Small Handling Aids

27th March 2020

Small Handling Aids Often Forgotten But Can Make a Big Difference


Service user: 

Height approx. 5.4” (162cm)

Weight approx. 33 stone (210kg) 

Body Shape Apple Pannus/ Pear Abducted

7-8 Stone (44-51 kg) Inoperable Hernia between both legs and attached to Left leg. 

Unable to lay flat (Supine). 

A joint assessment was completed at the request of the community O.T.


Current situation:

The service user is currently using a riser recliner to assist her to stand, with the assistance of two walking sticks she is then able to walk to her bedroom unaided which is situated next to her lounge.

The riser recliner is currently not working and making it difficult for the service user to stand as before.

The service user then walks to her bed and sits herself down using her right-hand taking hold of a trapeze attached to her bed frame, using her left hand grips her bed sheet and with assistance of one carer roles herself onto the bed laying permanently on her left side.

The bed is a low-level height adjustable community bed the bed must be in its lowest position to enable the service user to keep her feet flat to the floor. The mattress surface is a Softform base, but no safe working load was visible.

The carer physically lifts the 7-8 stone (44-51kg) Inoperable Hernia attached to Left leg in one continuous movement until the service user is fully positioned on the bed surface laying permanently on her left side. 

The body dynamics of an Apple Pannus almost touching the floor puts the carer at high risk of serious back injury.

The service user is complaining that the mattress service is too hard and is unable to get a full night’s sleep. In addition, as she must lay on her left side, she is in a lot of pain with Hernia continually resting on her left knee. 



Having observed all the above it was decided to first obtain an accurate weight as this had not been done for some time. 

This was completed and an accurate weight of 27 stone (171kg) was identified, this was good news as the bed the service user was on only had a patient safe working load of 210kg (33 stone). It was decided that the bed did not require changing.


To Consider: 

An appropriate chair to ensure the service user can continue to transfer from her chair to bed.

A suitable mattress to support her appropriately.

A system to enable the service user to lift her Hernia as and when required.

A plan of action to reduce the need for the care staff having to lift the Hernia and reduce the risk for any potential injury.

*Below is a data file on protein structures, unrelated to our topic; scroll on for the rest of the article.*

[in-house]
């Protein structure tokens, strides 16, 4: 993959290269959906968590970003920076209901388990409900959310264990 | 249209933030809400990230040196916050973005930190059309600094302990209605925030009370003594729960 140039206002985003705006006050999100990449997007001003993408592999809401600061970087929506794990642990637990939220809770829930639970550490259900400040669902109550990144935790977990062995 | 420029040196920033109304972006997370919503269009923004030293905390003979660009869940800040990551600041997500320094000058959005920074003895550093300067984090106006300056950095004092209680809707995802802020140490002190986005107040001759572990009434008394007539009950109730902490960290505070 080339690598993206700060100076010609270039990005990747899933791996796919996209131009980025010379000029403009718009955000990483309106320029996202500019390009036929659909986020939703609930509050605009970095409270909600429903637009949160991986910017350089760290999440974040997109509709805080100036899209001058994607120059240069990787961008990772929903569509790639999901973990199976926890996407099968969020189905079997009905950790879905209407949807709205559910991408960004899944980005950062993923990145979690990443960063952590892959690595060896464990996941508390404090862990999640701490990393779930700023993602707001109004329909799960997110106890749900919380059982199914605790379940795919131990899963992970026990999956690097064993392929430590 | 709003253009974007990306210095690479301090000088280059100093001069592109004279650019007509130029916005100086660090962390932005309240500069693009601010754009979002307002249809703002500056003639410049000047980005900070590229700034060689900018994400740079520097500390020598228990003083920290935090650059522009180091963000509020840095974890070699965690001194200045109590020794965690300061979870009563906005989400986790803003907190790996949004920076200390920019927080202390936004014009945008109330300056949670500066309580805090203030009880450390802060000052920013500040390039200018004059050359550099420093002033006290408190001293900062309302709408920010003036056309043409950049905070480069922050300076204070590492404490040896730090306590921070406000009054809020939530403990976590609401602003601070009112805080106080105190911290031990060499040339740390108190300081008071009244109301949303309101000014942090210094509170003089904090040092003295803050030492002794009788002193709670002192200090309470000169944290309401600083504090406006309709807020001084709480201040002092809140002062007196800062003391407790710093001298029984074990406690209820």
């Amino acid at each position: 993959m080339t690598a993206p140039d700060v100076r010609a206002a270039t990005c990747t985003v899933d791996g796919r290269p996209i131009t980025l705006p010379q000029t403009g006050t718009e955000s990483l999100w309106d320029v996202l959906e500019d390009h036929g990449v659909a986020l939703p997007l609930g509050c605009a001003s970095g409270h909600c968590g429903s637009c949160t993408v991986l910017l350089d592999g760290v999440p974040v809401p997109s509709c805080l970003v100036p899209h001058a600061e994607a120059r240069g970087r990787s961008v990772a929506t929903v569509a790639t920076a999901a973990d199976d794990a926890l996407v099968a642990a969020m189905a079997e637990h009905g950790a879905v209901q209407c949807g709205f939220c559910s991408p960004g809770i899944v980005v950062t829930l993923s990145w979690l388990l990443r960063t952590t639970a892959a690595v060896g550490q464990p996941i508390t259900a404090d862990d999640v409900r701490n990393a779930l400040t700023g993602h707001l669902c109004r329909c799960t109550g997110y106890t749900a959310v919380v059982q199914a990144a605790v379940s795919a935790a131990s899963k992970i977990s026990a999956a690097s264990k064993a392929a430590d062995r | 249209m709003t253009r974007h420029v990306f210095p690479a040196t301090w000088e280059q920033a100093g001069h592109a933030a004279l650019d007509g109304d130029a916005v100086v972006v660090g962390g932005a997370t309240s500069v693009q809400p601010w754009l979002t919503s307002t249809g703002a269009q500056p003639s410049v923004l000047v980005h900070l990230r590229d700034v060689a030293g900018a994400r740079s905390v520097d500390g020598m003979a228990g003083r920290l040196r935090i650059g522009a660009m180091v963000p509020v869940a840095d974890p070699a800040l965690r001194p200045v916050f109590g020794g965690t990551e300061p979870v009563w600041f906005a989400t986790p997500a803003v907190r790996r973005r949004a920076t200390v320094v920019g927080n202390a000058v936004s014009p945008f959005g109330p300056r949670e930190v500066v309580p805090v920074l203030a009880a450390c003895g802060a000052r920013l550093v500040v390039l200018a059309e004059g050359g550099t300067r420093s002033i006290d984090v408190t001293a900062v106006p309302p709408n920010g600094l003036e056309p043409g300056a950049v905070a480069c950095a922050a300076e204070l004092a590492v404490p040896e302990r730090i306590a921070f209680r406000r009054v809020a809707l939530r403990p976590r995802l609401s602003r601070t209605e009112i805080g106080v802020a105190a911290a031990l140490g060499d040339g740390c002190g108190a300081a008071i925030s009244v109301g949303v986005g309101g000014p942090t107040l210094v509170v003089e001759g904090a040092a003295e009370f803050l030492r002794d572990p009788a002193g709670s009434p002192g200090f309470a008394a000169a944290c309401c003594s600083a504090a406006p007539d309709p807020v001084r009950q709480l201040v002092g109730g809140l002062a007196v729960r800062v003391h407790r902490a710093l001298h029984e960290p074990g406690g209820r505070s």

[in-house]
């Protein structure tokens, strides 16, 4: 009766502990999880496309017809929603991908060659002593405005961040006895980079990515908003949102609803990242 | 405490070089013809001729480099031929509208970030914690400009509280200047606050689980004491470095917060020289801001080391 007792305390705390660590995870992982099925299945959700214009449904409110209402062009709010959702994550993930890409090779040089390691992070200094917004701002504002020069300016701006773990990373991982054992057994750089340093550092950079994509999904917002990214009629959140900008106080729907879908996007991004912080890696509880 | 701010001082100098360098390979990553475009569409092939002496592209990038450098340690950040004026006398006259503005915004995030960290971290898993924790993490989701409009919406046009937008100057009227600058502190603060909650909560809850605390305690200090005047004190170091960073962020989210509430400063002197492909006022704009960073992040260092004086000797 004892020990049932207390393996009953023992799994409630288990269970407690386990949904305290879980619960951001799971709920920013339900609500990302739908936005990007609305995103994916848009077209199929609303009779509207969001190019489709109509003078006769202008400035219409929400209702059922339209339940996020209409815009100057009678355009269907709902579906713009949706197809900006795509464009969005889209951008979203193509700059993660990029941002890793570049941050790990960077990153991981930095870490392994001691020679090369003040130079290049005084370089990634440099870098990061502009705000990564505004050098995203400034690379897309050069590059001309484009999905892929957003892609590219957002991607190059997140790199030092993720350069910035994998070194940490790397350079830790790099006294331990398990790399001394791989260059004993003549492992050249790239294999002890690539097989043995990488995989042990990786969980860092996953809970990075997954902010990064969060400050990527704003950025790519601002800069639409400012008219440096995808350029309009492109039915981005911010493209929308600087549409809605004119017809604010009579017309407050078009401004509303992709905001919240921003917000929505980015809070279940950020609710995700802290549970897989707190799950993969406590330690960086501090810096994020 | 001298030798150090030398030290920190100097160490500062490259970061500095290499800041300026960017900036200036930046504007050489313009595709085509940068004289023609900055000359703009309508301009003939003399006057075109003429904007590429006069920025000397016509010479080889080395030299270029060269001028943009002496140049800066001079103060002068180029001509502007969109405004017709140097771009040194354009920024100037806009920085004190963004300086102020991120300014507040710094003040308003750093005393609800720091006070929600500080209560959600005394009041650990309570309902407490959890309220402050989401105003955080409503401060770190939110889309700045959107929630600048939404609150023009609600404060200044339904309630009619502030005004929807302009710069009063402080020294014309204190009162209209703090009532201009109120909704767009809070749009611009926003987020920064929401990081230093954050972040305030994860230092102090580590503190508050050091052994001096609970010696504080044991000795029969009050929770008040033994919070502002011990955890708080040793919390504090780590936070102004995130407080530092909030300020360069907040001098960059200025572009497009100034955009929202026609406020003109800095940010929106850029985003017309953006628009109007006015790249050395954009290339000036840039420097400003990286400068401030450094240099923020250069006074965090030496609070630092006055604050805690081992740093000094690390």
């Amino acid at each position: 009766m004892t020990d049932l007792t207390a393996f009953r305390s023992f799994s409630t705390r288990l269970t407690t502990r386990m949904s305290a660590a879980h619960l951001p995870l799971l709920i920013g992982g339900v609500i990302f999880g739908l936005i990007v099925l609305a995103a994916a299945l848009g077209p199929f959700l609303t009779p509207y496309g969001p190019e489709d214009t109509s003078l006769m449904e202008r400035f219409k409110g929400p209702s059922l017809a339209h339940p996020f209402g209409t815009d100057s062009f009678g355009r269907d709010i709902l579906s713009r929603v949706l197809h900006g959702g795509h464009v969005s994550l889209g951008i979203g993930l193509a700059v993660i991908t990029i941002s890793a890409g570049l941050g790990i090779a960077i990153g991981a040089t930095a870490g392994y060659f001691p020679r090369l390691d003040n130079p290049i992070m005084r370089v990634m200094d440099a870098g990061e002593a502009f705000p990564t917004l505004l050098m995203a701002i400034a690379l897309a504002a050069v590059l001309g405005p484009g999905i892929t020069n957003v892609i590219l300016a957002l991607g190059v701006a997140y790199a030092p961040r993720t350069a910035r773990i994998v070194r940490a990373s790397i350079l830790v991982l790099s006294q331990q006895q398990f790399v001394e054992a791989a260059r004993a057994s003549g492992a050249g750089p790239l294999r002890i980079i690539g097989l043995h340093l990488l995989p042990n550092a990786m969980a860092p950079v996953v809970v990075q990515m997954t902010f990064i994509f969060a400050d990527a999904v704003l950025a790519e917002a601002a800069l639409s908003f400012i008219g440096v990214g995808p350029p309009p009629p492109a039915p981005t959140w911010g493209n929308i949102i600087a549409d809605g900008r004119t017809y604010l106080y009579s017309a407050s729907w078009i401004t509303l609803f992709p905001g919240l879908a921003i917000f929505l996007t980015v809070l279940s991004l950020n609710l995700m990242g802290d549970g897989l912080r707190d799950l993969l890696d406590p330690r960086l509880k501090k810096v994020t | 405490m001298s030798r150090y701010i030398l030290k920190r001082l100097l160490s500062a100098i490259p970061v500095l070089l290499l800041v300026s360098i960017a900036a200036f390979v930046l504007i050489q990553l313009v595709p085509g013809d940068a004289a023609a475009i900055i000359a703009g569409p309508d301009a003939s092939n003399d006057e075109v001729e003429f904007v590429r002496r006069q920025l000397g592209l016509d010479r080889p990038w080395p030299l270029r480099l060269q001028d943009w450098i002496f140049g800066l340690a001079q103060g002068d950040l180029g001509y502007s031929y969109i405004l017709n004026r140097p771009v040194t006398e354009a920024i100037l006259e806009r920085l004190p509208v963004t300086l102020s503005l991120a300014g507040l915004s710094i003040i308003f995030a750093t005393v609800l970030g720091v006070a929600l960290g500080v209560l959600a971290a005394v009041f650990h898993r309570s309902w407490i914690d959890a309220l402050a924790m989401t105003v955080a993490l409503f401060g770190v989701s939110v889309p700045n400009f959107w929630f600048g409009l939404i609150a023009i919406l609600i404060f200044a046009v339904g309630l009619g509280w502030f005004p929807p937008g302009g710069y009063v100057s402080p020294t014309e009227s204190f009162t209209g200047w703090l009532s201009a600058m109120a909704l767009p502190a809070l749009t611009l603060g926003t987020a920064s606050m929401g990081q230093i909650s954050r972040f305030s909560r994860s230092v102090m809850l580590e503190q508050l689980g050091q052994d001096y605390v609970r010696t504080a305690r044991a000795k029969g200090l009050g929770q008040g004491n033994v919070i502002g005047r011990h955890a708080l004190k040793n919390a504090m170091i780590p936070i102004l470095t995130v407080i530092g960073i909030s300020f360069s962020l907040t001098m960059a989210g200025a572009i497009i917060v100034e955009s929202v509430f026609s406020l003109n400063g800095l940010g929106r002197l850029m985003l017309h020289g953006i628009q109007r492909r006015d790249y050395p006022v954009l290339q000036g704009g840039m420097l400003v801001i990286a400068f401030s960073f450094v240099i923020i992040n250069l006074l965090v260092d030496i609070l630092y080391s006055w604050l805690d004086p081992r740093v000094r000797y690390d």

De clutter the environment to enable easier access to the service user. 

Fire evacuation and/or transfer to Hospital as when needed.

A plan of action was agreed between the OT Lead, John Humphray, and equipment provider.

Future planning of manual handling needs going forward.


Equipment identified:

  • Low Air loss Therapy Microclimate Turning mattress 
  • Locking glide slide sheet 
  • Elk 
  • Jacobs ladder 
  • Breathable Anti-slip mat
  • Wedge small 
  • Octopanus

A plan was discussed to replace the current mattress system with the air turning system. This would enable the service user to lay supine, provide microclimate management and enable pressure point management to reduce the risk of pressure damage occurring.

Mangar ELK Inflating Floor To Seat Recovery Device – Glebe Healthcare


The dimensions:

Weight :455kg (71st) patient swl (Safe Working Load)

Platform Surface area: 2032mm x 1220mm x 254mm (L x W x H)

Using a Manger Elk lifting cushion placed under the service users’ legs with the intention of the Elk lifting the Hernia level with bed then using a non-slip glide and lock slide sheet to then transfer the service user laterally into the centre of the bed and in a supine position.

A Jacobs ladder was attached to the bed frame to enable the service user to grip this when transferring across on the bed surface.

A non-slip breathable mat was also used resting on top of the Elk for both comfort and reduce any potential friction. 

An Octopanus single patient use would then be used to assist the service user to ease the hernia off her left knee as and when needed.

The small wedge was considered to prevent the service user migrating /sliding down the bed however this was not needed.

All the above equipment was ordered, and a date was set for a trial run. Having successfully facilitated the transfer it was agreed that all the equipment needed would be purchased and further training / support would be given. 

A new chair had been sourced and was now in place, so the service user was able to get in and out of her chair safely.

A date was set for the transfer and a plan of action. A successful outcome, all concerned were delighted particularly the service user. 


Moving Forward:

The house is now decluttered and environmentally safer for all, patio door and a ramp fitted, so the service user can get out in an emergency. There are possibilities for her to receive an electric scooter and enable her to leave the house.


Demonstrating the versatility of “Hospital Directs Octopanus”


John Humphray 

Manual Handling Advisor 

Plus, size person (Bariatric) Handling Specialist  

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